An entrepreneur friend recently asked me about the ideal makeup of a complete startup stage team. Borrowing the “persona” concept from PeoplePattern’s social analytics offering, here are the personas or roles that I think are required to ensure the highest probability of success. I’ve also included other roles that are important for the contextual fabric that allows the team to operate at its maximum potential. Note: several of these personas may be incorporated into the same person on the team — they are not necessarily individual roles.
The Visionary: the inspirational keeper of the flame.
This is the person who lives and breathes the mission of the company with deep passion. They have a burning need and desire to fix the identified market need, to make the customer or the world better for having experienced the product or service. This is the person that keeps the rest of the team passionate, engaged, committed, and inspired.
The Team/Company Builder: the person whose passion is to build a great company.
A company that employees love to work for, customers love to do business with, the world loves to support and promote. They focus on the culture, and hiring to the culture, keeping the company’s identity clear, focused and consistent. They design the organizational structure, keeping the company as lean and streamlined and smoothly operating as possible.
The Conductor/Expediter: they make the trains run on time.
This is the person who makes sure the goals and priorities are understood, the proper resources are in place, and that it’s all happening on time.
The Designer: the person focused on creating an amazing user experience.
This person is passionate about understanding how people interact with the offering and finding new ways to delight customers with a fun, cool, and efficient experience.
The Guru/Blackbelt: the subject matter /domain expert.
This contributor knows the market, the customers, the problem and the associated processes at a deep expert level. They are a key part of defining the product/market fit, the minimum viable product (MVP), and the deployment/implementation requirements.
The Architect/Builder: the product delivery expert
This person designs and builds rock solid architectural foundations, flexible agile application frameworks and powerful APIs.
The Strategist/Positioner: the go-to-market maven
This person sleeps with my partner Geoffrey Moore’s Crossing The Chasm under their pillow. They figure out the target markets and customers to focus on; the positioning that differentiates the offer from alternatives; and the messaging that best communicates the offering’s value in terms the customer most understands and appreciates.
The Evangelist – the promoter, the frontman
This person is brilliant at taking the product and company positioning and company culture/image, and convincing the outside world to believe, to become buyers, and to become passionate advocates for the company and its products and mission.
The Closer – they get others to take action and seal the deal.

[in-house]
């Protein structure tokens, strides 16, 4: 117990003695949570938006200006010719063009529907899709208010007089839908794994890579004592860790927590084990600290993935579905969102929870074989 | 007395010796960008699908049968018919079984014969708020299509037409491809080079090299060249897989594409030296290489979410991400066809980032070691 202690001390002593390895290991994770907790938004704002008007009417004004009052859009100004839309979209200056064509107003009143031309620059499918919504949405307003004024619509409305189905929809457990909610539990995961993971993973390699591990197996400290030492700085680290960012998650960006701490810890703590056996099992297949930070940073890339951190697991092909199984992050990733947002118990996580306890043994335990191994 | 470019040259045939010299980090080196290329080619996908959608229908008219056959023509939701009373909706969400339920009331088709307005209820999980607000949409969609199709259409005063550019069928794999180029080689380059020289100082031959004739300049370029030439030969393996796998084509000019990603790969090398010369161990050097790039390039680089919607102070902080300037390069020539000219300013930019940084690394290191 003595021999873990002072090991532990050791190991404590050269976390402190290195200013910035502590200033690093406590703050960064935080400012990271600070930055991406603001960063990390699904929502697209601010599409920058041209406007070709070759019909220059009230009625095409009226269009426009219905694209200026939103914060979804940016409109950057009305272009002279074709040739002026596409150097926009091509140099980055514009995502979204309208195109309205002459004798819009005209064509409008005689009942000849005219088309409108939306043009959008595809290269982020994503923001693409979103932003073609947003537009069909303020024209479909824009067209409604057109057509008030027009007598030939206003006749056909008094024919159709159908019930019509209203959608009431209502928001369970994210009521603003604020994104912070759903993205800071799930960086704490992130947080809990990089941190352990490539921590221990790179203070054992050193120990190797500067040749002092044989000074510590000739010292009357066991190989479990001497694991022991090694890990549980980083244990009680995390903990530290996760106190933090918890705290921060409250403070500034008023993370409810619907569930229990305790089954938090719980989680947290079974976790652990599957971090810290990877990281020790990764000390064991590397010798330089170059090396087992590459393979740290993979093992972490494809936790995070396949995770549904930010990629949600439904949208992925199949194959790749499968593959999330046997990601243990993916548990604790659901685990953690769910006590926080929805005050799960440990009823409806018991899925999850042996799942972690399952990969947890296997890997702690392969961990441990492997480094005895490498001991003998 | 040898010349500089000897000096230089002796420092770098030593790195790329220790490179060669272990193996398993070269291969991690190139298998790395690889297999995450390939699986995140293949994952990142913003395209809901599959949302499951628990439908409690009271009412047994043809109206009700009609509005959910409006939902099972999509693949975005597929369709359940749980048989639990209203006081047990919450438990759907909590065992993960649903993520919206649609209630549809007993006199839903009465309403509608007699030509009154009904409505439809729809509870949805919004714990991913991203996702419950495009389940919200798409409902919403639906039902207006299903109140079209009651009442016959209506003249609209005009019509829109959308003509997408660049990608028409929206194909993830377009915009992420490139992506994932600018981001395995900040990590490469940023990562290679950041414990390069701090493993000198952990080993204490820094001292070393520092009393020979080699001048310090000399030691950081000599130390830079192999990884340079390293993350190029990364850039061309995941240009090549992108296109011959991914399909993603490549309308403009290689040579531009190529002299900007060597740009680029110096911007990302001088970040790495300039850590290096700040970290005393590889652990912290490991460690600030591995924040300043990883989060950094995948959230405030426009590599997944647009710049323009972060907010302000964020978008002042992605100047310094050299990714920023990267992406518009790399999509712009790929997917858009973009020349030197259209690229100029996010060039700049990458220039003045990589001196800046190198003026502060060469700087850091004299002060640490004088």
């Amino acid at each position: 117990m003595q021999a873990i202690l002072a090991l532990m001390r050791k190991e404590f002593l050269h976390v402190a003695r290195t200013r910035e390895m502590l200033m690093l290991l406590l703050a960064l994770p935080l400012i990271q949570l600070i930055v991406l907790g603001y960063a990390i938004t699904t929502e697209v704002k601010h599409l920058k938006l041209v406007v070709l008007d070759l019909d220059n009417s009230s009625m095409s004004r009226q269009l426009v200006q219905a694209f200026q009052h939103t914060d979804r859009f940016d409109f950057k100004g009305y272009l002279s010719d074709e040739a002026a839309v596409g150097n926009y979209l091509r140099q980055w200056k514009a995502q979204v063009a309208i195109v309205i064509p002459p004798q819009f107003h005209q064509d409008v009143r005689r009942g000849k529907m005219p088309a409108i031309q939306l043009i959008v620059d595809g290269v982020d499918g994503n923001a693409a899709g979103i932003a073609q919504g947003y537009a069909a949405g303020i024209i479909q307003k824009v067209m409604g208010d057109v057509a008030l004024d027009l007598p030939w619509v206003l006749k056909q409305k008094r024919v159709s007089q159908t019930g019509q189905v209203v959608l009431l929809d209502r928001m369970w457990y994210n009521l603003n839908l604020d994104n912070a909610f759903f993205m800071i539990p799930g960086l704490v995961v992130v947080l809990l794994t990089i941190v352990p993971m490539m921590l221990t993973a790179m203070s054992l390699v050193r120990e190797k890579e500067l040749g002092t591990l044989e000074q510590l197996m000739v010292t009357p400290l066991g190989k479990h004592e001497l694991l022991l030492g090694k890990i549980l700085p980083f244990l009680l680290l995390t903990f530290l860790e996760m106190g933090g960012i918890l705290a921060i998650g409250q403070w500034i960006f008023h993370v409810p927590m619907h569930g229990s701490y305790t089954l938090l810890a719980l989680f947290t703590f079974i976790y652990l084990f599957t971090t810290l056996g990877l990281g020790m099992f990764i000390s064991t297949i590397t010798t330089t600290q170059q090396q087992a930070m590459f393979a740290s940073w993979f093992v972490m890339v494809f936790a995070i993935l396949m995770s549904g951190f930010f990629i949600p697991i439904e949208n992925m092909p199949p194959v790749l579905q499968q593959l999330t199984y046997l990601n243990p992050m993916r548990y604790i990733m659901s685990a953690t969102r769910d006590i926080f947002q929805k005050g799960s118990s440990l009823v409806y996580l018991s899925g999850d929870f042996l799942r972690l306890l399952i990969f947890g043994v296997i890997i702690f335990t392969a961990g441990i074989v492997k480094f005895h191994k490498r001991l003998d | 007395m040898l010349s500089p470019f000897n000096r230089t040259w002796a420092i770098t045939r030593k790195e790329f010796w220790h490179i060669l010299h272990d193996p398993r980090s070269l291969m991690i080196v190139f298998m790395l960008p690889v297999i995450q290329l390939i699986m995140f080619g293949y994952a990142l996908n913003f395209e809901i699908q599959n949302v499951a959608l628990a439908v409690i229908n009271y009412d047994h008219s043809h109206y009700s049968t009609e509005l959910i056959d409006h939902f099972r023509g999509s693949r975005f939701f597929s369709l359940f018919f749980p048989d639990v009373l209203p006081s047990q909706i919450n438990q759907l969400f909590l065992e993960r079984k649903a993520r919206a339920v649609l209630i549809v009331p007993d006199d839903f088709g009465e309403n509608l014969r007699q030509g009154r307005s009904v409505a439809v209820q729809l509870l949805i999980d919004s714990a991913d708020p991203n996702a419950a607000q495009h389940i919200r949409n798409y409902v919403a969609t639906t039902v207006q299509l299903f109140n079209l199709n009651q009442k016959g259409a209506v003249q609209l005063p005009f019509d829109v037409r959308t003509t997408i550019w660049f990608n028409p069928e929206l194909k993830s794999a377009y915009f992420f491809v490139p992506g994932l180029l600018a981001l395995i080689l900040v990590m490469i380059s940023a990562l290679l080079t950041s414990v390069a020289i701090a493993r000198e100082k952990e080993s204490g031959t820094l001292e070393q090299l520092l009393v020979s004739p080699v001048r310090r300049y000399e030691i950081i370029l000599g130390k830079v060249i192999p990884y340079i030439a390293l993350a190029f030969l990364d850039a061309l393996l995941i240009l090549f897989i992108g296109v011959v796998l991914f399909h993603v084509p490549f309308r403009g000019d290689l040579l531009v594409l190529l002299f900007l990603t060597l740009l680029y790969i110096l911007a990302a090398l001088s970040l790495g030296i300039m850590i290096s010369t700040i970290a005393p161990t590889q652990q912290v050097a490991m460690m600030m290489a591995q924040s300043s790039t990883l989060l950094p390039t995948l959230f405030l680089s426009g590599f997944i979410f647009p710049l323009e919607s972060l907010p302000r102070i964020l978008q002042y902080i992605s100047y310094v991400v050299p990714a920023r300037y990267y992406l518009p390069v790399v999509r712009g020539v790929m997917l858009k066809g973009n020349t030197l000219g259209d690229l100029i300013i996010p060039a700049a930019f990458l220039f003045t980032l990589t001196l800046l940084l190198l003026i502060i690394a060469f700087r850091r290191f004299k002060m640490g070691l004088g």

While evangelists are great at getting people excited and believing, they aren’t always great at actually getting the final commitment and order. The closer asks the hard questions, asks for and gets the order, whether its customers or partners.
The Customer Advocate – the voice of the customer/consumer
This person is passionate about an awesome customer/consumer experience (including the product, deployment, support and service) day in and day out. The person who loses sleep over a .998 SLA, a tweet from an unhappy customer, a poor feedback rating/review.
The typical successful entrepreneur/early stage CEO will embody several of these personas, usually one or more of visionary, company builder, conductor, designer, strategist, and/or evangelist.
The Contextual Team
While the following roles are “context” versus “core” to value-building, they are mission-critical to success. Their presence and competency usually won’t propel a company forward or create the great product idea, the market-changing monetization approach, or the next big sale, but their lack of presence can wreck the whole show. They make sure that the core team has the support, information, and protection it needs to excel.
The Bean Counter
Every company needs to know where the money is at all times, and how it’s performing financially. A great financial person can make a good CEO great.
The Legal Beagle
It’s no fun wearing an orange jump suit. Orange is NOT the new black! Making sure the “i’s” are dotted and the “t’s” crossed allows the core team to focus on creating value, rather than lawsuits, depositions, and IP infringement claims.
Every CEO needs a sounding board, a coach, a mentor. Someone with whom they can safely express their issues, fears, and hopes. This person helps the CEO think things through, consider options, look at things objectively and rationally. A good mentor can help the CEO look past the next corner or two, think about longer term team needs, dynamics and performance, and be an advocate, cheerleader, or critic as the situation dictates.
Every high growth business needs capital. There is smart money and there is well… A financier (a.k.a.: angel, venture capitalist, etc.) that understands your business model, understands the progression of financings you will need to navigate, and has a network in the downstream financial ecosystem is invaluable to both successfully financing the business while also retaining a reasonable amount of ownership for all the owners. They understand building a company is a process and are reasonably patient with and rational about the ups and downs.
Pull together a team with these core personas, and support them with an A+ context team, and the probability of creating real value is substantially improved. And yes, you can expect investors to be looking for how many of these slots are filled, and how good those people are at each of these roles.